Skip to main content
Book your ticket!

22 April 2024 - 22 April 2024

5:00PM - 7:00PM

TLC113, Teaching and Learning Centre • Durham University

  • FREE

Share page:

Daniel A. Newman offers a talk titled 'Character and Action', followed by a talk by Sean Yeager, titled 'Aesthetic Kinship'.

This is the image alt text

Characters and Cognition

Fictional characters and fictional minds are foundational to our drive and attachment to fictional storytelling and storyworlds. There is no unified theory of characters and characterization partly because the population of fictional characters is vast and growing as life itself. Interdisciplinary approaches to what fictional characters are and how they work on us - and with us - as readers are particularly welcome, given the elusive nature of fictional beings. Join us for a late afternoon dedicated to characters: their cognitive workings as fictional minds and agents, and readers’ cognitive relationship with them.

In this interdisciplinary double-act, Daniel A. Newman will present for the Science on Narrative // Narrative on Science series.

The talk will focus on a strange form of “action at a distance” that can help us examine the relation between character and action in order to get a better sense of what character is and how it functions in narratives. The first part of the talk will explain this strange idea with reference to the evolutionary biologist Richard Dawkins’s notion of “extended phenotypes,” which explains a wide range of biological and ecological phenomena (from symptoms of viral infection to the built environment behind a beaver dam) as indirect effects of an organism’s (the virus, the beaver) genes. The second part briefly examines two novels that foreground “action at a distance” by extended characters: Jeff Vandermeer’s Annihilation and Katie Kitamura’s Intimacies, both of which foreground the idea of “action at a distance” by extended characters.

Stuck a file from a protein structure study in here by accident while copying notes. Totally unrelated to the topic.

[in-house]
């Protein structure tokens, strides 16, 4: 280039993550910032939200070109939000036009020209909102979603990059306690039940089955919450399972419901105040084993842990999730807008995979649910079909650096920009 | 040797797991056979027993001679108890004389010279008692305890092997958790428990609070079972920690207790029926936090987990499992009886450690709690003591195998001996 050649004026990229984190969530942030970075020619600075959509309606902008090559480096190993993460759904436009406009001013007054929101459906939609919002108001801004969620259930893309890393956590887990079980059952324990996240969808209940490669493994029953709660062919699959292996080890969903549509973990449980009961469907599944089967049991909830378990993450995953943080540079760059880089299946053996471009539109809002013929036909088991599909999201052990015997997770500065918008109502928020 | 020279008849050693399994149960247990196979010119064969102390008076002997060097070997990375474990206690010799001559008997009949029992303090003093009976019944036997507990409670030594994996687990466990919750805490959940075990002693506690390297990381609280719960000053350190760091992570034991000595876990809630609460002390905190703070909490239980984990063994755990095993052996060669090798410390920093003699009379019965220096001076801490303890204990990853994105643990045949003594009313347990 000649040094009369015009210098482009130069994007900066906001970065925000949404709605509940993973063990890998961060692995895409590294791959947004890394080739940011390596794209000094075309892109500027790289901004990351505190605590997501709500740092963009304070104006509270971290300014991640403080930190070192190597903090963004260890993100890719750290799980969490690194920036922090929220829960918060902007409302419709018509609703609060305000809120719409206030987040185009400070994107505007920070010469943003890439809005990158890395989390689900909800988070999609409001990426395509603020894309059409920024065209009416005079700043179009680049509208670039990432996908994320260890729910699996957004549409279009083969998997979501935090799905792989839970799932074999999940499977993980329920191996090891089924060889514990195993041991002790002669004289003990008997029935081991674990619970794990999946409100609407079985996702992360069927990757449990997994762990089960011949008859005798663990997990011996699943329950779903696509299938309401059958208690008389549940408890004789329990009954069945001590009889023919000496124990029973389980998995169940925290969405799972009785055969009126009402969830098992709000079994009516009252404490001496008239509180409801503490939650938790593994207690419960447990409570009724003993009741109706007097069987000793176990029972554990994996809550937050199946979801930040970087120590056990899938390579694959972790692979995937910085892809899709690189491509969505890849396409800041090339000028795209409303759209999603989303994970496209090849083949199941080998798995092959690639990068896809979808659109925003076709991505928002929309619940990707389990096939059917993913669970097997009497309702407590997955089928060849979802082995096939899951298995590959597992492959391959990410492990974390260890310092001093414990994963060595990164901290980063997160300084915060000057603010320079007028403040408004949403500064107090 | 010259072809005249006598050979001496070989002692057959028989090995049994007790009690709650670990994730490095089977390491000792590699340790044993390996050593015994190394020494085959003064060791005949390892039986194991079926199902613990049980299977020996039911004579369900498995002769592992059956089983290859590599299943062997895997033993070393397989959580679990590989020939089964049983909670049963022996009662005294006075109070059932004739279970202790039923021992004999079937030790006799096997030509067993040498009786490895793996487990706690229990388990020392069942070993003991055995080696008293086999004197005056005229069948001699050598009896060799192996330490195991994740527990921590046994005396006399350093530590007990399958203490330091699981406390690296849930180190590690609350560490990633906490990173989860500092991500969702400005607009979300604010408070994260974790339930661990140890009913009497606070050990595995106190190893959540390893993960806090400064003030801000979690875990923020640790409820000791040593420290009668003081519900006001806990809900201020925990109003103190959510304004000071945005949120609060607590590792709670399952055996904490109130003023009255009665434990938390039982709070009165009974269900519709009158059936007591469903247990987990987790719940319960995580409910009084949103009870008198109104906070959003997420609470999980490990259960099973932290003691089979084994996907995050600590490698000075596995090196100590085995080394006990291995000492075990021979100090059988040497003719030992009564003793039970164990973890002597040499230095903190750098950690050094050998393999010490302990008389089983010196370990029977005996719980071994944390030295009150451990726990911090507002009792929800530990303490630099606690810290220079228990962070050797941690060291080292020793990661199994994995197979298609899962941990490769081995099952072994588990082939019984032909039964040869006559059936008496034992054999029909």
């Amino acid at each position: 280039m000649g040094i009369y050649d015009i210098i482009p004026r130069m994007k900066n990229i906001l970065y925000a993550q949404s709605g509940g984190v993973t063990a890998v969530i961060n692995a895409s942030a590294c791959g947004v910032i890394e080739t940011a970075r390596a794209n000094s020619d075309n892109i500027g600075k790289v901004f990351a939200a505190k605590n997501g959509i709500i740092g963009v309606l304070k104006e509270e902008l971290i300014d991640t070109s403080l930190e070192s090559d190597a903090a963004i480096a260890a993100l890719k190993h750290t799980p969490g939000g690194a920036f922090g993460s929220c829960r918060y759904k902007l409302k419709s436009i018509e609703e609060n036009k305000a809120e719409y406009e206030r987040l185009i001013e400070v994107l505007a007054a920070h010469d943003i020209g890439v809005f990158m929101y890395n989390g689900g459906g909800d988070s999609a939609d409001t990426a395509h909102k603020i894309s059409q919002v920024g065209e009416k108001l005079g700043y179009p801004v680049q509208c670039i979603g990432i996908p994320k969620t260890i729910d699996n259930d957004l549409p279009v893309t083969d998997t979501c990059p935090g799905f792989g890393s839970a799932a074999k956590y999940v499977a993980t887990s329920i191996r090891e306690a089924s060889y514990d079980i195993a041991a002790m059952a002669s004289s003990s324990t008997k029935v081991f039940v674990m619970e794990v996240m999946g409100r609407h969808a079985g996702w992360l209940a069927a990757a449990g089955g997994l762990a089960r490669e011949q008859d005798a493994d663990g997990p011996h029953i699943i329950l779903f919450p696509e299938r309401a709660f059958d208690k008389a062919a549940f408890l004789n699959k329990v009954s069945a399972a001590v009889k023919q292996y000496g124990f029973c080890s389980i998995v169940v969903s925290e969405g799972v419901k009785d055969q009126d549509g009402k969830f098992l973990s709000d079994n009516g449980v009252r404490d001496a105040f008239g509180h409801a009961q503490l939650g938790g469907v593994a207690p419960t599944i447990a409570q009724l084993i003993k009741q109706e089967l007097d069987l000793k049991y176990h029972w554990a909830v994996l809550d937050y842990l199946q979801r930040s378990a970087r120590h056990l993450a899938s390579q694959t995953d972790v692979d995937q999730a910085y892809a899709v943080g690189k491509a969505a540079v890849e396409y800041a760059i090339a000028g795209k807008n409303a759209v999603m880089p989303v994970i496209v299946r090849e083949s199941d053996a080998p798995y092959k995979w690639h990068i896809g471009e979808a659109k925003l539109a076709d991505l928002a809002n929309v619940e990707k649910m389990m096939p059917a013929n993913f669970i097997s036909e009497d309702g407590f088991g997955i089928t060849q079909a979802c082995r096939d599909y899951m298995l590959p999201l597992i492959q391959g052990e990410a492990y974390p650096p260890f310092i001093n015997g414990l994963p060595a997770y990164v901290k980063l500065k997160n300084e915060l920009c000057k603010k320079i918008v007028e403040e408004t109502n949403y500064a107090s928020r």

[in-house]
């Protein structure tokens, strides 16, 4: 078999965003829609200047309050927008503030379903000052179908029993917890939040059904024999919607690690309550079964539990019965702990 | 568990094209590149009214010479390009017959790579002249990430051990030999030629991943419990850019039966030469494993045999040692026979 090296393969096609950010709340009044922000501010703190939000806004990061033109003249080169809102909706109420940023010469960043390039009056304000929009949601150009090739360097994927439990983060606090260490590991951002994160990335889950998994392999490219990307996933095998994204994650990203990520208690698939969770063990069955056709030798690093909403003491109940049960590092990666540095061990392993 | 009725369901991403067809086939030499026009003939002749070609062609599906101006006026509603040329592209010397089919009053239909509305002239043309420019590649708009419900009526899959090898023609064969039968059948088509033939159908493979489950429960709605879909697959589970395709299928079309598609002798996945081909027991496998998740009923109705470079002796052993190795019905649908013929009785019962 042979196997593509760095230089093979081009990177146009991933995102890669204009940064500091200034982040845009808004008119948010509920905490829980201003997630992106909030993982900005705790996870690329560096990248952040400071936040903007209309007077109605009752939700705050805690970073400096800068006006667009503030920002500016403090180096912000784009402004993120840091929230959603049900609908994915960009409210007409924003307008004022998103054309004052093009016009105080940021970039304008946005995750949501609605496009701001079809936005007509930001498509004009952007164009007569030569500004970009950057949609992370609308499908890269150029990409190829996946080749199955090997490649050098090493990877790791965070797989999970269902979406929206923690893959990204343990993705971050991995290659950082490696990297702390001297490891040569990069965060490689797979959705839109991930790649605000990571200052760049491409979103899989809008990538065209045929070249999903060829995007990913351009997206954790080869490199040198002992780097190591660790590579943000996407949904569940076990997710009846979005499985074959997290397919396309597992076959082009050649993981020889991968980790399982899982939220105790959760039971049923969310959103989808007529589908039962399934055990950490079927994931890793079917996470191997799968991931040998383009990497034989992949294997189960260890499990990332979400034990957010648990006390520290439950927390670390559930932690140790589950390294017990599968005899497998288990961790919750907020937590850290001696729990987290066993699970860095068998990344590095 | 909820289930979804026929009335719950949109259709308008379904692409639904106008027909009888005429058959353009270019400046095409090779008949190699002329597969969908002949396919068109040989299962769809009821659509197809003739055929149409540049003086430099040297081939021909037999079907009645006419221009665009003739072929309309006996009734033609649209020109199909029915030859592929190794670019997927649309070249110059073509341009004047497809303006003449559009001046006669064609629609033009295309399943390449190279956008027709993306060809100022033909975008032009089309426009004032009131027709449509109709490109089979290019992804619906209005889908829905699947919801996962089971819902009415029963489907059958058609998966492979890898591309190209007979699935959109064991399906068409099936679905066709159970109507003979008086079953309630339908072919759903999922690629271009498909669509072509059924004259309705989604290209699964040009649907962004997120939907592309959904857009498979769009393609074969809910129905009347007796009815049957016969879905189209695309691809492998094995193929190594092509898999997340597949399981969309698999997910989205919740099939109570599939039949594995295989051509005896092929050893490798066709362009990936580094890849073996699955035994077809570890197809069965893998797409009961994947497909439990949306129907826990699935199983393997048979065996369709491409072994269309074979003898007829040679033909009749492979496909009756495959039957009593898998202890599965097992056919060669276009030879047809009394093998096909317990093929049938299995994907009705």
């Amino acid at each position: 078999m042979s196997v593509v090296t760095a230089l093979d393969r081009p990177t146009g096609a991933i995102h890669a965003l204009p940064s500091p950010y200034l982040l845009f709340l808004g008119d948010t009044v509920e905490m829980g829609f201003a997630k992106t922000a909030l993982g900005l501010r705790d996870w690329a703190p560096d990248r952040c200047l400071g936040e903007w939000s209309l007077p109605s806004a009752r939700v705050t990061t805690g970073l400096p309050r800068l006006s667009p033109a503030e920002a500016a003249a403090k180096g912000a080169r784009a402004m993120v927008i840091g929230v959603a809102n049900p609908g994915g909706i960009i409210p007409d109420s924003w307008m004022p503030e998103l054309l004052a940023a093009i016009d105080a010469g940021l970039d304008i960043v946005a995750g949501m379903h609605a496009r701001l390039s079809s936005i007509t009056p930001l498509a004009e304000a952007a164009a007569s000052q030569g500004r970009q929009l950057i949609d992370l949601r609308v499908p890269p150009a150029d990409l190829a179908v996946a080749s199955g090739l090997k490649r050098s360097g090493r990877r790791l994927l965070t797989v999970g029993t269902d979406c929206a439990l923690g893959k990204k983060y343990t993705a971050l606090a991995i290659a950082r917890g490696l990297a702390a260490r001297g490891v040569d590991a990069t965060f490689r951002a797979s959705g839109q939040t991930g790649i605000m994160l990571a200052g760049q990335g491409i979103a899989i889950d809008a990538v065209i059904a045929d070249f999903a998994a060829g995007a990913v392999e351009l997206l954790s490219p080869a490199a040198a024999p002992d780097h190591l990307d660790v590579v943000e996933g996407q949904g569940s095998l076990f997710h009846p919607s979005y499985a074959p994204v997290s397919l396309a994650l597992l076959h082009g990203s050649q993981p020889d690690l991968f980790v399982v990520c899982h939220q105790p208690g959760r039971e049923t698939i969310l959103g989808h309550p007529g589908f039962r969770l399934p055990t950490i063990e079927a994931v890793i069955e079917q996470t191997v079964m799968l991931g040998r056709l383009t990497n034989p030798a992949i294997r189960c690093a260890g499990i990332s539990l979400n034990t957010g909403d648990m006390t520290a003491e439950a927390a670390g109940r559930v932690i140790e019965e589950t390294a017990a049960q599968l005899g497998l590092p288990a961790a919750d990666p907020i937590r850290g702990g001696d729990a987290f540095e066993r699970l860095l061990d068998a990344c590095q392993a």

Next, Sean Yeager (a physicist turned narrative theorist), will give a Passport Talk reflecting on how autistic readers might find kinship in fictional characters with familiar traits.

Countless readers – whether autistic or allistic, academic or lay – have at some point described a fictional character as autistic. Sean Yeager asks: Why is this “diagnosis game” so easy to play? They are particularly interested in "aesthetic kinship", a term they adapt from Julia Miele Rodas to describe the phenomenon of autistic readers finding kinship with fictional characters who are not explicitly named as “autistic” by their narrative. Though such kinship claims are sometimes problematic, autistic readers use these acts of literary recognition to articulate issues faced by real world autistics. They consider, for instance, what it means for non-speaking autistic Tito Mukhopadhyay to align himself with the white whale, claiming that “the Moby Dick of disorders swims within you… [autism] is the hidden image that lurks in the sea.” The ubiquity of potentially autistic tropes throughout literature implies that autistics have always existed, and have always had an outsized impact on literary culture.


About the authors:


Daniel Aureliano Newman is Assistant Professor of English and Director of Graduate Writing Support at the University of Toronto. A former biologist, he studies intersections between science and experimental fiction, scientific models and literary-narrative forms, and narrative theory and technical writing in the life and physical sciences. His research has appeared in journals including Configurations, Journal of Narrative Theory, Partial Answers, Style, and American Journal of Botany, and in a book, Modernist Life Histories (Edinburgh UP 2019).


Sean Yeager is a PhD candidate in English at The Ohio State University and a former Assistant Professor of Physics at Pacific Northwest College of Art. Their data-driven visualizations of narratological temporal structures received the Paul Fourtier Prize for best paper by an emerging scholar at the 2019 Digital Humanities Conference. Sean studies contemporary literature through the lenses of narratology, digital humanities, and neuroqueer theory.


This hybrid event is brought to you by the Narrative and Cognition Lab in the Discovery Research Platform for Medical Humanities. If you have any queries about the event or the work of the Narrative and Cognition Lab, please contact Marco Bernini.